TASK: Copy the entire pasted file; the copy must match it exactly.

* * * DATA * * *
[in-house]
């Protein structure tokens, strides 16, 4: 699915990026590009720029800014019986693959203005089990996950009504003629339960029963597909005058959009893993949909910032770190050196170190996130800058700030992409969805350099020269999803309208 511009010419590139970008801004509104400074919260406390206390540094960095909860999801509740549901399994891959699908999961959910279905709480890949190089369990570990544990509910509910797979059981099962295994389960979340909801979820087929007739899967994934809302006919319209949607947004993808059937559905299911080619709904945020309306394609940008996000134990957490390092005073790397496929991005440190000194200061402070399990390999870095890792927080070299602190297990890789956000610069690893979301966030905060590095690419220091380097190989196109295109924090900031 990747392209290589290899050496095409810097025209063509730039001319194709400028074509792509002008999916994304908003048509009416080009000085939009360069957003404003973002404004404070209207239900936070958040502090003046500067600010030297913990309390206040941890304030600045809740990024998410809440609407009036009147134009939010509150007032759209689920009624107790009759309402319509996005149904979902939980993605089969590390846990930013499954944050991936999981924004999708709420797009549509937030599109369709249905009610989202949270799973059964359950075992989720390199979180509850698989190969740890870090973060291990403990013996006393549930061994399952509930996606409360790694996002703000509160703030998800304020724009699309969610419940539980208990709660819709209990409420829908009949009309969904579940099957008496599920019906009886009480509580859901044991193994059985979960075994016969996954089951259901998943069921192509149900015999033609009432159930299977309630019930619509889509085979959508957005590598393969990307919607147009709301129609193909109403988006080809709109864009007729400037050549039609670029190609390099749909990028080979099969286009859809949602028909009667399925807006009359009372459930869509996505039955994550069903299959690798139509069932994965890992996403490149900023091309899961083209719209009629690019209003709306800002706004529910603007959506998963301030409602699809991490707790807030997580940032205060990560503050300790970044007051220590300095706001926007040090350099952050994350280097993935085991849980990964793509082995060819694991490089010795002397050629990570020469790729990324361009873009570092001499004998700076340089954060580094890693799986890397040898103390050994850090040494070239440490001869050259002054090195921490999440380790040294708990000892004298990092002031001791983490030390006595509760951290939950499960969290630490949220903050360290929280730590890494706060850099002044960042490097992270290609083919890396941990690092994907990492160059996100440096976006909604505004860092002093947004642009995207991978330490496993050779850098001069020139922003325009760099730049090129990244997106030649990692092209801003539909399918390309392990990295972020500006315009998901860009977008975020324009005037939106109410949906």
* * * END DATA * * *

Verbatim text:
[in-house]
């Protein structure tokens, strides 16, 4: 699915990026590009720029800014019986693959203005089990996950009504003629339960029963597909005058959009893993949909910032770190050196170190996130800058700030992409969805350099020269999803309208 511009010419590139970008801004509104400074919260406390206390540094960095909860999801509740549901399994891959699908999961959910279905709480890949190089369990570990544990509910509910797979059981099962295994389960979340909801979820087929007739899967994934809302006919319209949607947004993808059937559905299911080619709904945020309306394609940008996000134990957490390092005073790397496929991005440190000194200061402070399990390999870095890792927080070299602190297990890789956000610069690893979301966030905060590095690419220091380097190989196109295109924090900031 990747392209290589290899050496095409810097025209063509730039001319194709400028074509792509002008999916994304908003048509009416080009000085939009360069957003404003973002404004404070209207239900936070958040502090003046500067600010030297913990309390206040941890304030600045809740990024998410809440609407009036009147134009939010509150007032759209689920009624107790009759309402319509996005149904979902939980993605089969590390846990930013499954944050991936999981924004999708709420797009549509937030599109369709249905009610989202949270799973059964359950075992989720390199979180509850698989190969740890870090973060291990403990013996006393549930061994399952509930996606409360790694996002703000509160703030998800304020724009699309969610419940539980208990709660819709209990409420829908009949009309969904579940099957008496599920019906009886009480509580859901044991193994059985979960075994016969996954089951259901998943069921192509149900015999033609009432159930299977309630019930619509889509085979959508957005590598393969990307919607147009709301129609193909109403988006080809709109864009007729400037050549039609670029190609390099749909990028080979099969286009859809949602028909009667399925807006009359009372459930869509996505039955994550069903299959690798139509069932994965890992996403490149900023091309899961083209719209009629690019209003709306800002706004529910603007959506998963301030409602699809991490707790807030997580940032205060990560503050300790970044007051220590300095706001926007040090350099952050994350280097993935085991849980990964793509082995060819694991490089010795002397050629990570020469790729990324361009873009570092001499004998700076340089954060580094890693799986890397040898103390050994850090040494070239440490001869050259002054090195921490999440380790040294708990000892004298990092002031001791983490030390006595509760951290939950499960969290630490949220903050360290929280730590890494706060850099002044960042490097992270290609083919890396941990690092994907990492160059996100440096976006909604505004860092002093947004642009995207991978330490496993050779850098001069020139922003325009760099730049090129990244997106030649990692092209801003539909399918390309392990990295972020500006315009998901860009977008975020324009005037939106109410949906």